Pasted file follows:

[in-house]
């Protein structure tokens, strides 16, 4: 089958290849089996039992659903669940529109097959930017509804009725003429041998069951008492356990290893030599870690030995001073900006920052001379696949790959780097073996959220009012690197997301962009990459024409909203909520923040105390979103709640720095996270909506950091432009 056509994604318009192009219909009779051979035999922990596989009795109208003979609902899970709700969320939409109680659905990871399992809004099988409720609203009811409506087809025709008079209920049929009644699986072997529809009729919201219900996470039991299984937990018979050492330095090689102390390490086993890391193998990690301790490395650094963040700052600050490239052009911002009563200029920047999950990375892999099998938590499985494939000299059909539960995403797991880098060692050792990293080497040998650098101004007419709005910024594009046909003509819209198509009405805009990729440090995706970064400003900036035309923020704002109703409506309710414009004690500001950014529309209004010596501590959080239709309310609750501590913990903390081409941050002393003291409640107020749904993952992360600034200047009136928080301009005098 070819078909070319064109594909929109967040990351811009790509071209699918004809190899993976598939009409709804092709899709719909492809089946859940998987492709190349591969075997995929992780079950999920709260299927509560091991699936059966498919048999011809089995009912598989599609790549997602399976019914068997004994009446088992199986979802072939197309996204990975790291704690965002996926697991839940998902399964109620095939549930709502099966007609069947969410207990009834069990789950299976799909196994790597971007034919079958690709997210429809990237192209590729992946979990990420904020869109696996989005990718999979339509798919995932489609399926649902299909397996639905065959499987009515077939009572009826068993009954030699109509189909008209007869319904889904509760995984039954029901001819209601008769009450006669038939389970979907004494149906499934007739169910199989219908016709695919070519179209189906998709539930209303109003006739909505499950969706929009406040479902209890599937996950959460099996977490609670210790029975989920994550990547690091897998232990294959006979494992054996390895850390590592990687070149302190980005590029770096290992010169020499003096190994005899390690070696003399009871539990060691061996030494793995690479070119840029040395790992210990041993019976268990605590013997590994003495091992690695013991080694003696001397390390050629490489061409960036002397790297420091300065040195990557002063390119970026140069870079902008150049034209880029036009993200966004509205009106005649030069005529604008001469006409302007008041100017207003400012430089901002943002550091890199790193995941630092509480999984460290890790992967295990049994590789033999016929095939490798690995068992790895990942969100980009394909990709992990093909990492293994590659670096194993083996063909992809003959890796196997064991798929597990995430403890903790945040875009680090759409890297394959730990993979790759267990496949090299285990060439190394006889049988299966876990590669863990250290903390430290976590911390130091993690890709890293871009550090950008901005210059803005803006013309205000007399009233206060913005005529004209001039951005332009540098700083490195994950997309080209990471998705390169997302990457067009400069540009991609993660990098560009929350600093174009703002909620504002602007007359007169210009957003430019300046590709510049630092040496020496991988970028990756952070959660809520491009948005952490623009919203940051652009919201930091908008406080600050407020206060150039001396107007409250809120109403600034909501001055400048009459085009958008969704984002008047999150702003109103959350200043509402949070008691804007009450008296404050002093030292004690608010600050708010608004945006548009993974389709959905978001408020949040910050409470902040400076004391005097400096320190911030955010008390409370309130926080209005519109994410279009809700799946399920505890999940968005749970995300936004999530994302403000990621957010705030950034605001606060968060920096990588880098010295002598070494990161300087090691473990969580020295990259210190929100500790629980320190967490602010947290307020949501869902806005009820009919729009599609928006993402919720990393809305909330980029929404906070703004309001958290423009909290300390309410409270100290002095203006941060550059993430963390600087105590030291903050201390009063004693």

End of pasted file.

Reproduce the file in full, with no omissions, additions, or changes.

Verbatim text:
[in-house]
């Protein structure tokens, strides 16, 4: 089958290849089996039992659903669940529109097959930017509804009725003429041998069951008492356990290893030599870690030995001073900006920052001379696949790959780097073996959220009012690197997301962009990459024409909203909520923040105390979103709640720095996270909506950091432009 056509994604318009192009219909009779051979035999922990596989009795109208003979609902899970709700969320939409109680659905990871399992809004099988409720609203009811409506087809025709008079209920049929009644699986072997529809009729919201219900996470039991299984937990018979050492330095090689102390390490086993890391193998990690301790490395650094963040700052600050490239052009911002009563200029920047999950990375892999099998938590499985494939000299059909539960995403797991880098060692050792990293080497040998650098101004007419709005910024594009046909003509819209198509009405805009990729440090995706970064400003900036035309923020704002109703409506309710414009004690500001950014529309209004010596501590959080239709309310609750501590913990903390081409941050002393003291409640107020749904993952992360600034200047009136928080301009005098 070819078909070319064109594909929109967040990351811009790509071209699918004809190899993976598939009409709804092709899709719909492809089946859940998987492709190349591969075997995929992780079950999920709260299927509560091991699936059966498919048999011809089995009912598989599609790549997602399976019914068997004994009446088992199986979802072939197309996204990975790291704690965002996926697991839940998902399964109620095939549930709502099966007609069947969410207990009834069990789950299976799909196994790597971007034919079958690709997210429809990237192209590729992946979990990420904020869109696996989005990718999979339509798919995932489609399926649902299909397996639905065959499987009515077939009572009826068993009954030699109509189909008209007869319904889904509760995984039954029901001819209601008769009450006669038939389970979907004494149906499934007739169910199989219908016709695919070519179209189906998709539930209303109003006739909505499950969706929009406040479902209890599937996950959460099996977490609670210790029975989920994550990547690091897998232990294959006979494992054996390895850390590592990687070149302190980005590029770096290992010169020499003096190994005899390690070696003399009871539990060691061996030494793995690479070119840029040395790992210990041993019976268990605590013997590994003495091992690695013991080694003696001397390390050629490489061409960036002397790297420091300065040195990557002063390119970026140069870079902008150049034209880029036009993200966004509205009106005649030069005529604008001469006409302007008041100017207003400012430089901002943002550091890199790193995941630092509480999984460290890790992967295990049994590789033999016929095939490798690995068992790895990942969100980009394909990709992990093909990492293994590659670096194993083996063909992809003959890796196997064991798929597990995430403890903790945040875009680090759409890297394959730990993979790759267990496949090299285990060439190394006889049988299966876990590669863990250290903390430290976590911390130091993690890709890293871009550090950008901005210059803005803006013309205000007399009233206060913005005529004209001039951005332009540098700083490195994950997309080209990471998705390169997302990457067009400069540009991609993660990098560009929350600093174009703002909620504002602007007359007169210009957003430019300046590709510049630092040496020496991988970028990756952070959660809520491009948005952490623009919203940051652009919201930091908008406080600050407020206060150039001396107007409250809120109403600034909501001055400048009459085009958008969704984002008047999150702003109103959350200043509402949070008691804007009450008296404050002093030292004690608010600050708010608004945006548009993974389709959905978001408020949040910050409470902040400076004391005097400096320190911030955010008390409370309130926080209005519109994410279009809700799946399920505890999940968005749970995300936004999530994302403000990621957010705030950034605001606060968060920096990588880098010295002598070494990161300087090691473990969580020295990259210190929100500790629980320190967490602010947290307020949501869902806005009820009919729009599609928006993402919720990393809305909330980029929404906070703004309001958290423009909290300390309410409270100290002095203006941060550059993430963390600087105590030291903050201390009063004693």